The rights to a real estate property that are held by the person who owns the property (house, land, apartment etc.) are given to a bank in order to receive other benefits in return. These benefits are usually cash benefits. The mortgage is used in banking as security for loans. The possible amount of the mortgage is determined by the value of the property. Mortgages can be given by banks. In case people need help regarding mortgages there are different branches that can help. Mortgage brokers help people to arrange the mortgage between the borrower and lender and a real estate agent helps buyers and sellers find or sell a property. Getting a mortgage has several advantages such as that the interest rates are generally lower than for other types of borrowing and that a mortgage is easy to repay due to it is repaid little by little on a monthly basis. But a mortgage can also be disadvantageous because the interest rates on mortgages are changing from time to time and can increase suddenly o the borrower has to pay …
Recently KBC introduced a 10 year fixed rate, they are not the first back to have done this, in the past other banks had them but their prices were high, the difference today is that you can get a 10 year fixed rate mortgage for below 3% and that means it’s worth considering.
First of all, why would you want to fix for so long? Obviously the longevity of a guaranteed price in a world where rates are expected to rise over time makes it attractive. This has to be balanced against the likelihood of competitive forces driving down Irish mortgage rates. Currently there is upside down pricing where fixed rates are cheaper than variable rates, how long this will last is anybody’s guess.
What we can do is look at the yield curve in order to get an idea of when rates might go up. Looking at that curve today (the quote date is from the 22nd which is last Friday) we see that yields are still negative a full six years into the future. What …
Our prediction that fixed rates would cease to exist this year is proving quite accurate, at the time we took quite a beating for making such a ‘drastic’ call in our Mortgage Market Trend Outlook report.
So far, PTsb have removed them and now Haven (and likely EBS) are set to do the same. We received notice today (see below)
The concern from a borrowers perspective is that we are getting to a point where you can’t fix a mortgage and you will be forced to ride the rate hikes that banks come up with including any that come from the ECB.
HAVEN FIXED RATE UPDATE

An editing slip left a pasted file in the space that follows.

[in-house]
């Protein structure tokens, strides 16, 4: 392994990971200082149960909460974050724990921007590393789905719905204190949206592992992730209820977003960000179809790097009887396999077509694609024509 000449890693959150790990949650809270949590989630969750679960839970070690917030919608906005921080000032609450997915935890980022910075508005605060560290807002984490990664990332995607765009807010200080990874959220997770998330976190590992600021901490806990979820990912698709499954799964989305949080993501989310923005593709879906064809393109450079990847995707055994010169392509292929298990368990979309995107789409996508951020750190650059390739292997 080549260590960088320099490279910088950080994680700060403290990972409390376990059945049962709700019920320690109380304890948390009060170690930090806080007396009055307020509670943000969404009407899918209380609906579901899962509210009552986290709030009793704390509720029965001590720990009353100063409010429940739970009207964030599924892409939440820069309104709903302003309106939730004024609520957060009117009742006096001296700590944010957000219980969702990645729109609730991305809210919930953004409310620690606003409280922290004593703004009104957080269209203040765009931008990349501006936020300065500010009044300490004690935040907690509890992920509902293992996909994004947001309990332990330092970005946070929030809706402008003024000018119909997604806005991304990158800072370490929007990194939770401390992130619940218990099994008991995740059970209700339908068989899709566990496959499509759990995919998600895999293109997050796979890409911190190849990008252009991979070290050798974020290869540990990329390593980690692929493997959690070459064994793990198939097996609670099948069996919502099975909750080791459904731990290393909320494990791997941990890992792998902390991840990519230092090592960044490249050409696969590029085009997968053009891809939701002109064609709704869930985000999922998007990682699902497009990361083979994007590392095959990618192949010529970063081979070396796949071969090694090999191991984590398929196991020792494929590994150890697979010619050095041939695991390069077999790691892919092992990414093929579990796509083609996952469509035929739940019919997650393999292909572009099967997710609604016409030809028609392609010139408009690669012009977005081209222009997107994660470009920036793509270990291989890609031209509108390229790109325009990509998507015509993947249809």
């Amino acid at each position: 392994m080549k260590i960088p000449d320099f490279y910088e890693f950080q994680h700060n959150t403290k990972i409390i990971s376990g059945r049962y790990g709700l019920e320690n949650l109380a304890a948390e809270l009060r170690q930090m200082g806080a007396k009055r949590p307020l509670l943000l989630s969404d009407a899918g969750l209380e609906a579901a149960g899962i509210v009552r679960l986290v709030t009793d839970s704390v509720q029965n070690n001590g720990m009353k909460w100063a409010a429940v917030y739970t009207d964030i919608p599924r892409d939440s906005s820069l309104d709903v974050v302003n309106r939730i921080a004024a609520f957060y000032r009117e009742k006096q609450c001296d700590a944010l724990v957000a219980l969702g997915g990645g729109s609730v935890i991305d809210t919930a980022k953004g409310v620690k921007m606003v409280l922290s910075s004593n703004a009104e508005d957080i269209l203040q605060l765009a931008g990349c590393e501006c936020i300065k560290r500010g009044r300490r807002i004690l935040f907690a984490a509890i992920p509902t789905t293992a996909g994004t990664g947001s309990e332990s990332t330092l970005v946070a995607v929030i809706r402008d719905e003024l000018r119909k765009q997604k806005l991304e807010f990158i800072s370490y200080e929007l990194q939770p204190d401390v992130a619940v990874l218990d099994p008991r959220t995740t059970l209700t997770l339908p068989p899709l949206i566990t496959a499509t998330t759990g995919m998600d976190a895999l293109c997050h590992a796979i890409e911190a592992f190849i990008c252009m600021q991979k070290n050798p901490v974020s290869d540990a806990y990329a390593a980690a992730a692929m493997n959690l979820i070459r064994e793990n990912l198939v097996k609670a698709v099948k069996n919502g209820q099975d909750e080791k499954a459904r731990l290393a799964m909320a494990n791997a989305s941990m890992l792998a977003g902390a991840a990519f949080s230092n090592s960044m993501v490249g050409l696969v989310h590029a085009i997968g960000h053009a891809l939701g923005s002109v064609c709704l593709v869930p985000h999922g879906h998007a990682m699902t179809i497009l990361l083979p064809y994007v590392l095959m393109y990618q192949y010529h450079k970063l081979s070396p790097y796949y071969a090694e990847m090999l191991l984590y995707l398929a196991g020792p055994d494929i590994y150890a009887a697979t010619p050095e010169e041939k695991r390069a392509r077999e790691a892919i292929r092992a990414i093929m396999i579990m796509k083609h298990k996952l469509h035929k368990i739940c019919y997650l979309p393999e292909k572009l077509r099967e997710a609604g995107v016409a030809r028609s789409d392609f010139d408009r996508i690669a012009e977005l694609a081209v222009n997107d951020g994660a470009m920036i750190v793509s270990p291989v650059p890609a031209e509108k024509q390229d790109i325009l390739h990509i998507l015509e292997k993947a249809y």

Due to ongoing increases in the cost of funds we will be temporarily withdrawing both new and existing business mortgage fixed rates. Significant movements on financial markets have resulted in fixed rates which would not deliver value to customers at this time. This position will, of course, remain under constant review.
New business loan offers will be honoured until close of business Monday …
The most popular question I am asked as of late is whether or not we are at the bottom of the housing market, and the answer is ‘no…. but perhaps closer than we think’. Today we will consider a few of the things we will need to see in order for ‘recovery’ to occur.
First of all we need to see a reduction in the massive overhang of housing stock, even if the number reduces, they all need to be sold and a degree of scarcity will need to develop in order to make prices go up again, currently supply is swamping demand and that dynamic will leave uncertainty in its wake.
However (and here is part of the ‘perhaps closer’ bit), NAMA will likely take a lot of housing off the market, in particular it will take it off the market and drip feed it back in, if this happens then it will avoid devastating fire sales, it might also lead to stagnation …
We have been touting fixed rates for quite some time on the basis that people needed to fix at the time rates were heading for historic lows, not after the fact, as well as that, the indications from the ECB that they would not go below 1% and instead would seek alternative options (such as QE) meant that once we got close to the 1% the forward market would price that in, but when we actually reached the 1% base that equally the forward market would price in rising rates.
That is exactly what has happened, it wasn’t front page news when we said it, although the Sunday Times did do a big story in their business section in mid-February, but now that banks are starting to raise their interest rates it certainly is!
It gets back to planning, without exception every client we had that deliberately went for a fixed rate in the interim is in a good position, some who have opted for variable rates are doing well …